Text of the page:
Friday, September 14, 2007
Robert McFarland and Donald Garner of Faulkner University have posted a paper on SSRN suggesting that American law supports viable tort claims against Saudi Arabia for certain terrorist acts. The paper -- Suing Islam: Tort, Terrorism and the House of Saud -- is forthcoming in the Oklahoma Law Review. Here's the abstract:
This paper examines the Kingdom of Saudi Arabia's vital role in propogating Wahhabism, a peculiarly intolerant form of Islam justifying violent jihad, and argues that Saudi Arabia is liable for the resulting harm.
The Kingdom's role in creating terrorism is a subject of great national concern. The need for reform in Saudi Arabia's Wahhabist religious establishment is frequently discussed in the Congress. This paper argues that the federal judiciary, in addition to Congress, has a vital role to play, not only in generating compensation for terrorism victims, but also in winning the ideological war on terrorism. 9/11 and other contined manifestations of terrorist jihad are causally intertwined with the Sunni Wahhabism practiced and promoted by Saudi Arabia. Upon that understanding we build our tort theories and upon that understanding America can more thoughtfully defend itself in the ideological war on terror.
Part I discusses Saudi Arabia's historic and continued committment to Wahhabism. Part II argues that American tort law supports two viable causes of action against the Kingdom for harm inflicted by Wahhabi jihadists: (1) negligent incitement of terrorism; and (2) special relationship liability. Finally, in Part III, the question of Saudi Arabia's sovereign immunity is discussed with special attention given to the analysis of Saudi Arabia's immunity in the 9/11 litigation.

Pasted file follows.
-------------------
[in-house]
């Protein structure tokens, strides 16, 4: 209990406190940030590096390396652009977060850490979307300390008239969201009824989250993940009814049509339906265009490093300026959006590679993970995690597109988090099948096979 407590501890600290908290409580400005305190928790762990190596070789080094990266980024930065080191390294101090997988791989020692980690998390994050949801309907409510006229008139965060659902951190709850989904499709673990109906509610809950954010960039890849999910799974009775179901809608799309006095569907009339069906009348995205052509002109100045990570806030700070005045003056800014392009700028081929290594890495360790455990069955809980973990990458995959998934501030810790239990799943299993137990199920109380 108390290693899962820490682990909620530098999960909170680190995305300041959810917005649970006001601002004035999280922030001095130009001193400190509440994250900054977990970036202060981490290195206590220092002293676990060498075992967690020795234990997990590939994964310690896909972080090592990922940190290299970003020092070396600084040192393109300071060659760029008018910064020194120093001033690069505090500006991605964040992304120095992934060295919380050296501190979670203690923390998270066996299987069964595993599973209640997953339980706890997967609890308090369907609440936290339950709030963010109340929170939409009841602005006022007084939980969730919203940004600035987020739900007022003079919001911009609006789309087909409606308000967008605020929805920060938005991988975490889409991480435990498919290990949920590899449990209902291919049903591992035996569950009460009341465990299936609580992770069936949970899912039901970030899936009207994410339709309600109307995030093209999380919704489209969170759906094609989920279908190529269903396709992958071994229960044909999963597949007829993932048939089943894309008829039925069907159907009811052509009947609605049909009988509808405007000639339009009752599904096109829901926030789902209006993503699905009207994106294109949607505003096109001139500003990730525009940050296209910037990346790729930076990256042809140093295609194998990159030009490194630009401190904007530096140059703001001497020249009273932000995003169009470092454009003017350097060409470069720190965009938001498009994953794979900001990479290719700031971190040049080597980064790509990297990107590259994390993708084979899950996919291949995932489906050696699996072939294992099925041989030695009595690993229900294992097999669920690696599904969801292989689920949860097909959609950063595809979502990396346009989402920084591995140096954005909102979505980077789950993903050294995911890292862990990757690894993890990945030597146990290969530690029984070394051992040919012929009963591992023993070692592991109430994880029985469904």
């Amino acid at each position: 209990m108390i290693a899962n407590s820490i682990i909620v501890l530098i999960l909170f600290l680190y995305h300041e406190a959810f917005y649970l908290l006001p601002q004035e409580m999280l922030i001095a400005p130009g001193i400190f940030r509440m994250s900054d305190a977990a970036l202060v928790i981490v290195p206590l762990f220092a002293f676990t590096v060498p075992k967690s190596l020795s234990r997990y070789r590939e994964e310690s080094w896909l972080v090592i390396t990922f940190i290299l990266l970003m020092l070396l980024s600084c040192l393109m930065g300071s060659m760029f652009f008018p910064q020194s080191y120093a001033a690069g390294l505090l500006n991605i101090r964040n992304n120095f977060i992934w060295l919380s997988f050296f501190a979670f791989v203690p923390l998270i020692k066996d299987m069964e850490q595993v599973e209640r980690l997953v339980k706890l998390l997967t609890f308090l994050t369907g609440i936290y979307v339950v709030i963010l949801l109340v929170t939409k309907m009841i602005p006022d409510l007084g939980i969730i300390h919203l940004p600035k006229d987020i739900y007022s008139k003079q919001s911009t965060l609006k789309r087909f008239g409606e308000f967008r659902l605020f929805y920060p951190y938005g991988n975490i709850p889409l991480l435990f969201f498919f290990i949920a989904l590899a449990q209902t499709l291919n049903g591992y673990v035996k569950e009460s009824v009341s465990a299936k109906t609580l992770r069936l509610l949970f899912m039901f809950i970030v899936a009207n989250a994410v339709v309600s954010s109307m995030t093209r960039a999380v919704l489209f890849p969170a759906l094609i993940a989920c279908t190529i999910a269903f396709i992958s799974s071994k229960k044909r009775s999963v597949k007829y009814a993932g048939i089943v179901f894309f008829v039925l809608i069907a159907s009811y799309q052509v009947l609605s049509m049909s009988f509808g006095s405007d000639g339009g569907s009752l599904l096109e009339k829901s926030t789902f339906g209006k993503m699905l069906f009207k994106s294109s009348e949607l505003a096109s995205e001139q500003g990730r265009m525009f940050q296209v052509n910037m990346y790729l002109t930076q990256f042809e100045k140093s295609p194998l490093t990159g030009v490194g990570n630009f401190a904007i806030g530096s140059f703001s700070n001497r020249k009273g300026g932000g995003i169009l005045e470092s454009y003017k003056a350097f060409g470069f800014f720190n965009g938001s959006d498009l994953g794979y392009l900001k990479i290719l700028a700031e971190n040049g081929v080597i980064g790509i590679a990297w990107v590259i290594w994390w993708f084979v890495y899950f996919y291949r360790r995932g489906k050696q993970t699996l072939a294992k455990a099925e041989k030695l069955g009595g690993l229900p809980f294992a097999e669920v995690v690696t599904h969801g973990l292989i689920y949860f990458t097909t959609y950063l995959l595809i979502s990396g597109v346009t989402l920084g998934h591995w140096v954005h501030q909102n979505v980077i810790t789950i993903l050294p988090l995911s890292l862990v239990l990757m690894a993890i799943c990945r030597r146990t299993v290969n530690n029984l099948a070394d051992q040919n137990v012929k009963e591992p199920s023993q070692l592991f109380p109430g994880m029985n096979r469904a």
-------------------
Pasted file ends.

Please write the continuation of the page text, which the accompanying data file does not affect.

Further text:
Thursday, September 13, 2007
Drug and Device Law Blog discusses in detail the recent New Jersey Supreme Court Operating Engineers opinion, decertifying a third-party-payer, consumer fraud class involving Vioxx.
Food Law Prof Blog has a post on the FDA Statement on the Strategic Framework Document on Import Safety.
I had the pleasure of attending and participating last Friday, September 7, in the Charleston Law School conference, entitled, "Punitive Damages, Due Process, and Deterrence: The Debate After Philip Morris v. Williams." The conference included top national experts on punitive damages, as well as counsel in Williams, and was very well attended, with likely upwards of two hundred people. As Professor Michael Rustad of Suffolk Law School noted, if the conference is any indication of the trajectory of recently founded Charleston Law School, it will "rise like an arrow."
Look for the symposium issue from the Charleston Law Review, which will include publication of transcripts and articles from the conference.
Wednesday, September 12, 2007
Article on cnn.com -- Mattel CEO contrite before Senate, by Parija Kavilanz. Here's an excerpt:
Mattel CEO Robert Eckert made another public apology Wednesday over unsafe toys that were made in China, and sought to convince a Senate panel that the company was determined to avoid more recalls in the future.
"On behalf of Mattel and its nearly 30,000 employees, I apologize sincerely," said Eckert, who testified before a Senate Appropriations subcommittee on toy safety.
"I can't change the past, but I can change the way we do things," he said.
Referring to Mattel's string of big toy recalls over the summer due to lead paint hazards and choking risks, Eckert blamed Mattel's vendors in China. "As to lead paint on our products, our systems were circumvented, and our standards were violated," he said.